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The passage is a part from Barron's 6 GRE Practice Tests.

Yet if Coupland and his compatriots do not recognize their place in Canadian literature, Coupland does recognize himself as a Canadian writer who is intent on investigating the culture of his country through his art. Dedicating his book 'Souvenir of Canada' to his father, a more Canadian man is hard to imagine, Coupland adds, and to follow in his foot-steps is the deeplest of honors.

I don't know the exact meaning of this passage in that

  1. What does 'yet if' mean in the first sentence?

  2. What does "a more Canadian man is hard to imagine", "Dedicating his book to his father", or "the book 'Souvenir of Canada'" mean?

  3. Coupland adds what? :( I hardly understand what the last sentence means.

  • It is preferred if you can post separate questions instead of combining your questions into one. That way, it helps the people answering your question and also others hunting for at least one of your questions. Thanks! – Catija Aug 11 '15 at 14:35
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Dedicating his book 'Souvenir of Canada' to his father, a more Canadian man is hard to imagine, Coupland adds, and to follow in his foot-steps is the deeplest of honors.

It's not a well written sentence. If you take out the first clause it might be easier for you to interpret.

A more Canadian man is hard to imagine, Coupland adds, and to follow in his foot-steps is the deepest of honors.

You can go a step further by rearranging the sentence to avoid the spilt "he adds".

Coupland adds [that] a more Canadian man is hard to imagine, and to follow in his foot-steps is the deepest of honors.

You then end up with:

Coupland dedicated his book 'Souvenir of Canada' to his father. He adds that a more Canadian man is hard to imagine, and to follow in his foot-steps is the deepest of honors.

That is the meaning of the sentence. However, it doesn't flow well in terms of good writing, I think it would need the context of the whole page to rewrite it in a more understandable way.

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  1. You can change "Yet if" in this sentence to "But if" or "Even if" to make it easier to understand.

  2. It means that his father is a more Canadian man than Coupland himself. Since Coupland don't recognize his place in Canadian literature, it's hard to dedicating his book to his father (a more Canadian man). I'm guessing that Coupland's father is a Canadian and Coupland himself is not a Canadian, thus his father has more information than Coupland about Canada.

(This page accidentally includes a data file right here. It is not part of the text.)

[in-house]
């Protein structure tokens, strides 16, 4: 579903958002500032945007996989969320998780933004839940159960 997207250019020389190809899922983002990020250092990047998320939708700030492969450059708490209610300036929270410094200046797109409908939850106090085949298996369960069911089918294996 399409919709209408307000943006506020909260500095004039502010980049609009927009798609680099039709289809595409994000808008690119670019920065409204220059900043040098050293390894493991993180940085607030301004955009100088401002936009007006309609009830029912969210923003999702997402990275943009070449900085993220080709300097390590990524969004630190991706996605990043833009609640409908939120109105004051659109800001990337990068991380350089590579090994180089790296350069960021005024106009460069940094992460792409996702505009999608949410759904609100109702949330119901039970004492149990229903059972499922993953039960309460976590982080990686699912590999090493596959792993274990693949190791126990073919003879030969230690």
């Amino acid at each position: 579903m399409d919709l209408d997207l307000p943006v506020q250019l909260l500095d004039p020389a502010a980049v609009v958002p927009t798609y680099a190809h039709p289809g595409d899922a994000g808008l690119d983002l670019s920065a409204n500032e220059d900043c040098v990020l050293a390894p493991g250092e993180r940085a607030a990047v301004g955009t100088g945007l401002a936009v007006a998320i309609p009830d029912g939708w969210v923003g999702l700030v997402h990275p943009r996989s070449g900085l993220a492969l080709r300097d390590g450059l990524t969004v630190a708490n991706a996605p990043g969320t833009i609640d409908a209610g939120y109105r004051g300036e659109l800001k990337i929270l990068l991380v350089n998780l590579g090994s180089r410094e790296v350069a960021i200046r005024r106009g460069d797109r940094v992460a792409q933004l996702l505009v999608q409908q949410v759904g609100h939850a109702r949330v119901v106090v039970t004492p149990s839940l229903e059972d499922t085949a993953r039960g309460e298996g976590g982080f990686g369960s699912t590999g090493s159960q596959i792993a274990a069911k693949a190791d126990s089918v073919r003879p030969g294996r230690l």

3. "Coupland adds" means additional comments about dedicating his book.

Dedicating his book to his father is hard to imagine

is additional comments followed by

and to follow in his foot-steps is the deeplest of honors.

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1: Even if. Some examples: http://www.godvine.com/bible/1-peter/4-16 But don't worry, it's very hard to see someone using these terms nowadays.

2: He's saying that his father is the most perfect representation of a Canadian, he's too Canadian, he fits every stereotype.

3: He's adding "a more Canadian man is hard to imagine".

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What does 'yet if' mean in the first sentence?

  • In this case @john stuart was right. It implies that in a previous paragraph it has been stated that they do not consider their work Canadian literature and in contrast to this (even though he doesn't think it is Canadian literature) he does consider himself a Canadian writer.

What does "a more Canadian man is hard to imagine", "Dedicating his book to his father", or "the book 'Souvenir of Canada'" mean?

  • For the "a more Canadian..." section @Alexandre Borela is right. It is saying his father represents Canada ideally.
  • "Dedicating his book to his father", now this is a common practice. A "dedication" will often be included in a book to honor people that inspired or helped the writer.In this case he is saying he wrote the book for his father.
  • 'Souvenir of Canada'is the name of his book. it is also common to simply italicize a piece of literature's proper name: Souvenir of Canada.

Coupland adds what?

  • @john stuart covered this well. It could be reworded as "Dedicating his book 'Souvenir of Canada' to his father Coupland states "A more Canadian man is hard to imagine and to follow in his foot-steps is the deepest of honors."".
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